The truly absurd thing is that the binder quite literally had my name on it. It was one of the “Blame Kibler” binders that Michelle Cove from GamingETC had made that she'd given me a copy of, and I decided to put all my cards in it because it was funny. I can't imagine there are many of them out there in Europe, so whoever got their hands on that binder – they know it's mine.
If that person is reading this right now – or anyone who might know who that person is, because things like this don't remain secrets for long – I have a game for you. It's called “Choose your Own Adventure,” just like those books that were popular oh so many years ago. Are you ready to play? Here goes!
You've come into possession of a binder of Magic cards. Many of these cards are valuable, and you know that if you sold them you could probably fetch a tidy sum. But the binder, and these cards, do not belong to you, and you know the person to whom they do belong!
A) Contact the owner and find a way to return the cards to him. If so, go to number 123
B) Sell the cards and keep the money for yourself. If so, go to number 666.
Remember, no cheating!
Everyone makes mistakes, but sometimes we get the chance to correct those mistakes. This is one of those chances. You contact the owner via private message on the StarCityGames.com forums, or perhaps you send the binder anonymously to WotC Europe with a note indicating that you'd like to see it returned to its rightful owner. In either case, this is your chance to do the right thing, and you're going to take it. You're a good man, Charlie Brown. Congratulations! You win!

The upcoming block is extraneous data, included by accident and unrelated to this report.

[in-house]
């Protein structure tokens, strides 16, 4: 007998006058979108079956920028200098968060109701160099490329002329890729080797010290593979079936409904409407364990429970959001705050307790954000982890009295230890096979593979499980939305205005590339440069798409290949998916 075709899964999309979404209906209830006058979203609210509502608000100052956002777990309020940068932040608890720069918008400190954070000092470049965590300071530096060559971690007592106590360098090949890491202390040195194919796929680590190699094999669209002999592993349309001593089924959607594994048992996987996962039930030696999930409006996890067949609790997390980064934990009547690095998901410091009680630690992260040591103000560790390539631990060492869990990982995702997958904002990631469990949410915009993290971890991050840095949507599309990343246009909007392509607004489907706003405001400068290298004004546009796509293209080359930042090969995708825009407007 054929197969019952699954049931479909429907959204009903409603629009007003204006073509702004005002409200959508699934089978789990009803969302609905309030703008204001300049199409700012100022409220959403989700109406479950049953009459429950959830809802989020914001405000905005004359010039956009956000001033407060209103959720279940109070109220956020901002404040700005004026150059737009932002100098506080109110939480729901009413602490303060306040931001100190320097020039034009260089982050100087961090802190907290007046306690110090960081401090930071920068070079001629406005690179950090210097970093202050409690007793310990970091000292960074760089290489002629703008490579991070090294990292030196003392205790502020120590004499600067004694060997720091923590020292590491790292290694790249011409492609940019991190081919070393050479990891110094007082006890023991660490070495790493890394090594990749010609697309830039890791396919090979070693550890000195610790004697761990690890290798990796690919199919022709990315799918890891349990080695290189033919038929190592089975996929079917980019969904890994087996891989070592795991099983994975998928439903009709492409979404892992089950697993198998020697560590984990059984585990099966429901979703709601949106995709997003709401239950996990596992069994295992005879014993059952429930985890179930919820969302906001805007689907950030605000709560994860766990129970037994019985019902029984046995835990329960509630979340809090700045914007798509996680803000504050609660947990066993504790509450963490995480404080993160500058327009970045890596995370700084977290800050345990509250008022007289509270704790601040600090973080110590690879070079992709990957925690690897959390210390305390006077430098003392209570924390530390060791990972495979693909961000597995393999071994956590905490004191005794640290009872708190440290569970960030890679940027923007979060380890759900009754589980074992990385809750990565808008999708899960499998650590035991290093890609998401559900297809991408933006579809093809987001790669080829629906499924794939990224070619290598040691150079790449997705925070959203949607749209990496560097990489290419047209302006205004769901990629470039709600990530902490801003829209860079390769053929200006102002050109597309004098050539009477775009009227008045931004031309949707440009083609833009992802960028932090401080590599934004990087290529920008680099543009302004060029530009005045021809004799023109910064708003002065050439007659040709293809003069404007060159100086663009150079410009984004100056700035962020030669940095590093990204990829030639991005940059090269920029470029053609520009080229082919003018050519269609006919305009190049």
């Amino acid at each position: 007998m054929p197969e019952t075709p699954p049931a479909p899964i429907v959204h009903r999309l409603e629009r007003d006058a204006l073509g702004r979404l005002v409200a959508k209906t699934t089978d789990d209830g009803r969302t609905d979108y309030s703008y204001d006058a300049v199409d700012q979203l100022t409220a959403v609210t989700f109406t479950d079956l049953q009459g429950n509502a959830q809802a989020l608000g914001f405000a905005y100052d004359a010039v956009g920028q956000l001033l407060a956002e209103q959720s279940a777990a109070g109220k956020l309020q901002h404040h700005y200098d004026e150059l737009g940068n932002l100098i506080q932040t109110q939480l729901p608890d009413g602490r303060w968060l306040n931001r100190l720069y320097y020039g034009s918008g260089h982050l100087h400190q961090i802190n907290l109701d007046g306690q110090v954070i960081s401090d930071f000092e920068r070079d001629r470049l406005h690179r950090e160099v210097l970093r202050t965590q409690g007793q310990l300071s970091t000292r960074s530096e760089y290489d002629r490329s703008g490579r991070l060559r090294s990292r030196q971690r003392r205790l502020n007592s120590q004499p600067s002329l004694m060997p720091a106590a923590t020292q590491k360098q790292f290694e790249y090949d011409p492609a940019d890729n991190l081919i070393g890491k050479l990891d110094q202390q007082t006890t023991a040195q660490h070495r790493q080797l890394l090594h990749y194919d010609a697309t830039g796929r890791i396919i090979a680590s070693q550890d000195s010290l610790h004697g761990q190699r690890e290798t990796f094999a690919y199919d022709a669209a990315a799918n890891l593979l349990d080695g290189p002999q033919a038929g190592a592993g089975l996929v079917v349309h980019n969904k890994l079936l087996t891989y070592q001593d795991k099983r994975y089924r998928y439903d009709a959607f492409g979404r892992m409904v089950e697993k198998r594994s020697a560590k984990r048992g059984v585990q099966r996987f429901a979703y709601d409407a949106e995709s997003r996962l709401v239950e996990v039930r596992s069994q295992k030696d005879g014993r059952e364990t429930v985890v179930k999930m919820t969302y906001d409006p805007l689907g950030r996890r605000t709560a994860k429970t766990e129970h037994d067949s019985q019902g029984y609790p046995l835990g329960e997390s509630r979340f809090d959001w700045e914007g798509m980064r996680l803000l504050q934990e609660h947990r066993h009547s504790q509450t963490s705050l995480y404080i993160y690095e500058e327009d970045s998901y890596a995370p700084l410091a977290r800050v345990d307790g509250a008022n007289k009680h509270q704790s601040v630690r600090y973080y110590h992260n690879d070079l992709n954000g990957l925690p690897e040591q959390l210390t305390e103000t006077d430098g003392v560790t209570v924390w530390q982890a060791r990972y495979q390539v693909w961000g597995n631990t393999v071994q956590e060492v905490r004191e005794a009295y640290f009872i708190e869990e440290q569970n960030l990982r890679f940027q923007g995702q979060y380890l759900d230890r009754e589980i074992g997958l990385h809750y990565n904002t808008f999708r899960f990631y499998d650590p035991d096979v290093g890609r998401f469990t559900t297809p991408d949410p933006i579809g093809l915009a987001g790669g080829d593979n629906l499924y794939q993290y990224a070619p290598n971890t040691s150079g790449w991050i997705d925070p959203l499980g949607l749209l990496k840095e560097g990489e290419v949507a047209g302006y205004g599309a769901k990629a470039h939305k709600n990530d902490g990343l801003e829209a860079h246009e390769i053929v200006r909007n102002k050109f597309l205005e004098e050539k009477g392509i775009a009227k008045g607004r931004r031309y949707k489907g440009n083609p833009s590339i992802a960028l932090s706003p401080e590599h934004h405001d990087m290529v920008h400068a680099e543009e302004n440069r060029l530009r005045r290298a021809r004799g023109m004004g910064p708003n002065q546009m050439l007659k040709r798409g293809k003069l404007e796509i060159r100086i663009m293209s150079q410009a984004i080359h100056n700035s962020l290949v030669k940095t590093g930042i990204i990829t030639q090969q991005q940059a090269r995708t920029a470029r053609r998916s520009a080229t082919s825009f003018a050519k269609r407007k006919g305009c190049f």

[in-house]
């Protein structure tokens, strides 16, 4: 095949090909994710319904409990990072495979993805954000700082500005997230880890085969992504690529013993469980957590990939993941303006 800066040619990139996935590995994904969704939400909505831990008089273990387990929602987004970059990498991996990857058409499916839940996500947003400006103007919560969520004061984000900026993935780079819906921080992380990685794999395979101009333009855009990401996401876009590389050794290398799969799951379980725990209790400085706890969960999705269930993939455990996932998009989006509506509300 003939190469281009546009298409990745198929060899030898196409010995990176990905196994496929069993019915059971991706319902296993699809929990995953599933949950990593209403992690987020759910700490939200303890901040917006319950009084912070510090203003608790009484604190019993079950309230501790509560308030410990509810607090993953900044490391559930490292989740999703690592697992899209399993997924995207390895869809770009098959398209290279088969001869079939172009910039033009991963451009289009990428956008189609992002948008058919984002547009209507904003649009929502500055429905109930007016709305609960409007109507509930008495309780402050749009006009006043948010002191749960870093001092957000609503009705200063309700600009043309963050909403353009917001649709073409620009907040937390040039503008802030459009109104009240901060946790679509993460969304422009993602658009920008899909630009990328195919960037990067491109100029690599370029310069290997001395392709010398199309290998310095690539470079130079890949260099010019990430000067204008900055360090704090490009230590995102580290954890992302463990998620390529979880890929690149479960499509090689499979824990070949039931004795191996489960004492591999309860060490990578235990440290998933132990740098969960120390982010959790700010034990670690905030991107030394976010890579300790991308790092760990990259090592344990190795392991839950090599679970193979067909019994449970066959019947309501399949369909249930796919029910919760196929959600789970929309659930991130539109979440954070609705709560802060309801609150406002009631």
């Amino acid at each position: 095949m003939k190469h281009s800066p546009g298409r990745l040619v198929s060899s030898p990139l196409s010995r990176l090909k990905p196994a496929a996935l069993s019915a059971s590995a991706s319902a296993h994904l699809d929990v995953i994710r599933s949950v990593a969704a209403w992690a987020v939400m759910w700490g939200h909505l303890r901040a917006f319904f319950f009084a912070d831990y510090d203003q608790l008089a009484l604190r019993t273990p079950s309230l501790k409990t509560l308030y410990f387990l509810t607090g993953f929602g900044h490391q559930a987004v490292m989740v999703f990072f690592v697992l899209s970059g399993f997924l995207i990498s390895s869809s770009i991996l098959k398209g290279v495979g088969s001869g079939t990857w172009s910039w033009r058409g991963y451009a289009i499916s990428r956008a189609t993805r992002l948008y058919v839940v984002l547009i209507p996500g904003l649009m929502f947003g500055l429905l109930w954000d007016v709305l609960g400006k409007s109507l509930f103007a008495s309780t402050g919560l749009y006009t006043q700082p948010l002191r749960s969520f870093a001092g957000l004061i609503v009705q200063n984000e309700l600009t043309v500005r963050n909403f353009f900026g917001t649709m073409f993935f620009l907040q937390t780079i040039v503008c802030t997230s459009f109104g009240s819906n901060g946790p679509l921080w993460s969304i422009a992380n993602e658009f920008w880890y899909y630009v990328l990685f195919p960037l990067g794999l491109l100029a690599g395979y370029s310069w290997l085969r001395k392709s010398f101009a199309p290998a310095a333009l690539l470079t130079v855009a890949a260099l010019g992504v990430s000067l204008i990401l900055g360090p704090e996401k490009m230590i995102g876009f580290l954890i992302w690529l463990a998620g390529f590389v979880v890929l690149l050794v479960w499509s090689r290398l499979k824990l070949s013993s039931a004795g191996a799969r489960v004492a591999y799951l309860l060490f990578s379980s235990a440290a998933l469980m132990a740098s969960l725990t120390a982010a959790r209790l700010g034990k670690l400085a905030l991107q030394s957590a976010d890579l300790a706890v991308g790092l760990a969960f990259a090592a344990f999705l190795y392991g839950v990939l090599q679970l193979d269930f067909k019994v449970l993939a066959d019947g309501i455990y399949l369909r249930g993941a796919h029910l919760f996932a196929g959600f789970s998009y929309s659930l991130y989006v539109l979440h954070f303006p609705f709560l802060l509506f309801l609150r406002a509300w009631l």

You sell the cards, and pocket the cash for yourself. Screw that guy! What does he need those cards for anyway! He's a big time Pro Player – he can fend for himself! Damn the man!
While leaving the card store where you fenced your stolen property, you look down and notice a wallet in the street that must have fallen out of someone's pocket. It's your lucky day again! You bend down to pick it up….
….and get hit by a bus and die. You lose.